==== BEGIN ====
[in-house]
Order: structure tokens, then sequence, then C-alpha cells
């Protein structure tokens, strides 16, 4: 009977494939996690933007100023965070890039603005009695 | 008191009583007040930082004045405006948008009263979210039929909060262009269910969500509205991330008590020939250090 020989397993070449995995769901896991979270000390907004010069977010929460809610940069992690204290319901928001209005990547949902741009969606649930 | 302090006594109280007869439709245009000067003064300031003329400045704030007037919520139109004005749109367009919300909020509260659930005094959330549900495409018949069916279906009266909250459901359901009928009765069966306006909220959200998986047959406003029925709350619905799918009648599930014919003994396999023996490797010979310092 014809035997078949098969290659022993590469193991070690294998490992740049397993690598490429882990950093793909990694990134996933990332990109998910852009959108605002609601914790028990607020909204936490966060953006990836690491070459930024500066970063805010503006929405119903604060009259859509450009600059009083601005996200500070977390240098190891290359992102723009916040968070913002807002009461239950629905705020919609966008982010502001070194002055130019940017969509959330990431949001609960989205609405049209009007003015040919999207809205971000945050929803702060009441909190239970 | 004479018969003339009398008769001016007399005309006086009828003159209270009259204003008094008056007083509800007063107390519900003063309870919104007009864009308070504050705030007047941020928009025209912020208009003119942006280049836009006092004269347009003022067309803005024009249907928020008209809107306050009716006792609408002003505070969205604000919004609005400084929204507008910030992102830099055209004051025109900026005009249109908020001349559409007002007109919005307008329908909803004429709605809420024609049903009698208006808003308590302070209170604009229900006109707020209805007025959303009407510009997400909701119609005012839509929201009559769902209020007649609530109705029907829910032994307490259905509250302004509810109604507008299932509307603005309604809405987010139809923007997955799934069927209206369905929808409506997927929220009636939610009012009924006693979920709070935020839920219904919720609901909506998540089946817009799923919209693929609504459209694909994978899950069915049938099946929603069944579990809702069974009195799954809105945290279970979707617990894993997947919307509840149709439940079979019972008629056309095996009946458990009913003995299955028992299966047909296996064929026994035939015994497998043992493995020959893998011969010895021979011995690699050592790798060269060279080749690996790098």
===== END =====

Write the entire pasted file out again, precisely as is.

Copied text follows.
[in-house]
Order: structure tokens, then sequence, then C-alpha cells
């Protein structure tokens, strides 16, 4: 009977494939996690933007100023965070890039603005009695 | 008191009583007040930082004045405006948008009263979210039929909060262009269910969500509205991330008590020939250090 020989397993070449995995769901896991979270000390907004010069977010929460809610940069992690204290319901928001209005990547949902741009969606649930 | 302090006594109280007869439709245009000067003064300031003329400045704030007037919520139109004005749109367009919300909020509260659930005094959330549900495409018949069916279906009266909250459901359901009928009765069966306006909220959200998986047959406003029925709350619905799918009648599930014919003994396999023996490797010979310092 014809035997078949098969290659022993590469193991070690294998490992740049397993690598490429882990950093793909990694990134996933990332990109998910852009959108605002609601914790028990607020909204936490966060953006990836690491070459930024500066970063805010503006929405119903604060009259859509450009600059009083601005996200500070977390240098190891290359992102723009916040968070913002807002009461239950629905705020919609966008982010502001070194002055130019940017969509959330990431949001609960989205609405049209009007003015040919999207809205971000945050929803702060009441909190239970 | 004479018969003339009398008769001016007399005309006086009828003159209270009259204003008094008056007083509800007063107390519900003063309870919104007009864009308070504050705030007047941020928009025209912020208009003119942006280049836009006092004269347009003022067309803005024009249907928020008209809107306050009716006792609408002003505070969205604000919004609005400084929204507008910030992102830099055209004051025109900026005009249109908020001349559409007002007109919005307008329908909803004429709605809420024609049903009698208006808003308590302070209170604009229900006109707020209805007025959303009407510009997400909701119609005012839509929201009559769902209020007649609530109705029907829910032994307490259905509250302004509810109604507008299932509307603005309604809405987010139809923007997955799934069927209206369905929808409506997927929220009636939610009012009924006693979920709070935020839920219904919720609901909506998540089946817009799923919209693929609504459209694909994978899950069915049938099946929603069944579990809702069974009195799954809105945290279970979707617990894993997947919307509840149709439940079979019972008629056309095996009946458990009913003995299955028992299966047909296996064929026994035939015994497998043992493995020959893998011969010895021979011995690699050592790798060269060279080749690996790098």